“And I’ve done nothing but make water-gruel and chop rusks for it,” quoth Miss Nicky, “and yet it is never satisfied; I wonder what it would be at.”
“I know perfectly well what it would be at,” said Miss Jacky, with an air of importance. “All this crying and screaming is for nothing else but a nurse; but it ought not to be indulged. There is no end of indulging the desires, and ’tis amazing how cunning children are, and how soon they know how to take advantage of people’s weakness,” glancing an eye of fire at Mrs. Douglas. “Were that my child, I would feed her on bread and water before I would humour her fancies. A pretty lesson, indeed! if she’s to have her own way before she’s a month old.”
Mrs. Douglas knew that it was in vain to attempt arguing with her aunts. She therefore allowed them to wonder and declaim over their sucking pots, colic powders, and other instruments of torture, while she sent to the wife of one of her tenants who had lately lain-in, and who wished for the situation of nurse, appointing her to be at Lochmarlie the following day. Having made her arrangements, and collected the scanty portion of clothing Mrs. Nurse chose to allow, Mrs. Douglas repaired to her sister-in-law’s apartment, with her little charge in her arms. She found her still in bed, and surrounded with her favourites.
“So you really are going to torment yourself with that little screech-owl?” said she. “Well, I must say it’s very good of you; but I am afraid you will soon tire of her. Children are such plagues! Are they not, my darling?” added she, kissing her pug.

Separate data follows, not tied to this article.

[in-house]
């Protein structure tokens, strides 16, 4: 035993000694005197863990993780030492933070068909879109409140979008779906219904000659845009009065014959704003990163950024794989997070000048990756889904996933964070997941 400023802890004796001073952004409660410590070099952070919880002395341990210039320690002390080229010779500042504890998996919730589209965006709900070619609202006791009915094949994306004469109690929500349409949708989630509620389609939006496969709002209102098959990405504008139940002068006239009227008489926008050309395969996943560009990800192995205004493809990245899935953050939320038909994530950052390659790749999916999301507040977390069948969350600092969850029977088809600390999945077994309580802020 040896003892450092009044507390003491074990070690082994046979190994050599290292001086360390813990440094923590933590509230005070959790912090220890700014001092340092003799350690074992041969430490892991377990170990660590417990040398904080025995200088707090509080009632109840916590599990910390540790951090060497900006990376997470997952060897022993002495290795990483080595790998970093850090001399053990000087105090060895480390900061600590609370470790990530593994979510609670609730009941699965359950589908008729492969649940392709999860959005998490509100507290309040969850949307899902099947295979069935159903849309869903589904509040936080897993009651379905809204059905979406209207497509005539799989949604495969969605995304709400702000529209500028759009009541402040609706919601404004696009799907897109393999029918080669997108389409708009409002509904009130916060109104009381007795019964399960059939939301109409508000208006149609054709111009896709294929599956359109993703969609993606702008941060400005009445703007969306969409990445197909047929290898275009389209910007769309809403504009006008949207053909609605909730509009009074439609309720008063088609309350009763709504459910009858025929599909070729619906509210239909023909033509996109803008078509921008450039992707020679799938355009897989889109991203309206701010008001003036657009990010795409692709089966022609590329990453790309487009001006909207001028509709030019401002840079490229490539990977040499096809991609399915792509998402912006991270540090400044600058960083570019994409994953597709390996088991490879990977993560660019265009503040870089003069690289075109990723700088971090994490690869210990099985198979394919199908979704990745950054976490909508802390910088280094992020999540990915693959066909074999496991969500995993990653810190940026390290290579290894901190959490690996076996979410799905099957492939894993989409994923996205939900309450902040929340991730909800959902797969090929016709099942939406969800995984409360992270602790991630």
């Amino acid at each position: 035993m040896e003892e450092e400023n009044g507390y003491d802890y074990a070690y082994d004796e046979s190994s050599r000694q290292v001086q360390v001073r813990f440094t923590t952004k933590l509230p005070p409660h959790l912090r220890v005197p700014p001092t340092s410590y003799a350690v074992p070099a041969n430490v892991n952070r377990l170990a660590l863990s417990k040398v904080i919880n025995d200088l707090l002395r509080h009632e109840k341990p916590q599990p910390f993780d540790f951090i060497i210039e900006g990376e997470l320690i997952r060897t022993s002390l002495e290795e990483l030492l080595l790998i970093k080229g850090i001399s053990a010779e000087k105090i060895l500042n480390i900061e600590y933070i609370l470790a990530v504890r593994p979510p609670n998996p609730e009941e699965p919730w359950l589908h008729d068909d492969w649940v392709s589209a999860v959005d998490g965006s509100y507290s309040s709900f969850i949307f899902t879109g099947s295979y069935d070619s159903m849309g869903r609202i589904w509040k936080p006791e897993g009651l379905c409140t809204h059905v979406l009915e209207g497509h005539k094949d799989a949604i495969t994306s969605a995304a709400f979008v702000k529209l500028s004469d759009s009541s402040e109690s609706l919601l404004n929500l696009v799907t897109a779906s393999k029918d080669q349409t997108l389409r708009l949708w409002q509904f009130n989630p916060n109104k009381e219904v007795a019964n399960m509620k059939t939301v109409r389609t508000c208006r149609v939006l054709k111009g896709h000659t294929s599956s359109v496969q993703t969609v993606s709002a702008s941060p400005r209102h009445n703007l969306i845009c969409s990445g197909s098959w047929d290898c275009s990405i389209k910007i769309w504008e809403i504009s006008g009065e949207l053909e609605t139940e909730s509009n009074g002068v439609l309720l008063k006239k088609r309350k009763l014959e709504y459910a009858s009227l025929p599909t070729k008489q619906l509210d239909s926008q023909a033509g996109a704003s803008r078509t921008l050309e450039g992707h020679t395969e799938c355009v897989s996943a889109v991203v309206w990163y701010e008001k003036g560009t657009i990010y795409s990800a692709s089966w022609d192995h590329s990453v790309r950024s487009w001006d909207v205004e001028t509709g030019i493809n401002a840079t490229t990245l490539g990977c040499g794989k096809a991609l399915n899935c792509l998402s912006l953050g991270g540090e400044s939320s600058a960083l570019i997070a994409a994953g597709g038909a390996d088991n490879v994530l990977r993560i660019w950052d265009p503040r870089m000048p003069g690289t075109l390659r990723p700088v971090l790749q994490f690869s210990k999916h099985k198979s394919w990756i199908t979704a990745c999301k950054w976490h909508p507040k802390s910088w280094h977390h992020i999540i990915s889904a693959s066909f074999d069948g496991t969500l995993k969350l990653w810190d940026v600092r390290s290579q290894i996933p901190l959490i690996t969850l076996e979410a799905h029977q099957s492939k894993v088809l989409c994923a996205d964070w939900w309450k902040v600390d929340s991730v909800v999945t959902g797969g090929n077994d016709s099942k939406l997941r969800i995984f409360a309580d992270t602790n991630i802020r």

“You will not say so when you have seen my little girl a month hence,” said Mrs. Douglas, trying to conceal her disgust for Henry’s sake, who had just then entered the room. “She has promised me never to cry any more; so give her a kiss, and let us be gone.”
The high-bred mother slightly touched the cheek of her sleeping babe, extended her finger to her sister-in-law, and carelessly bidding them good-bye, returned to her pillow and her pugs.
Henry accompanied Mrs. Douglas to the carriage, and before they parted he promised his brother to ride over to Lochmarlie in a few days. He said nothing of his child, but his glistening eye and the warm pressure of his hand spoke volumes to the kind heart of his brother, who assured him that Alicia would be very good to his little girl, and that he was sure she would get quite well when she got a nurse. The carriage drove off, and Henry, with a heavy spirit, returned to the house to listen to his father’s lectures, his aunts’ ejaculations, and his wife’s murmurs.
“We may boldly spend upon the hope of what Is to come in.”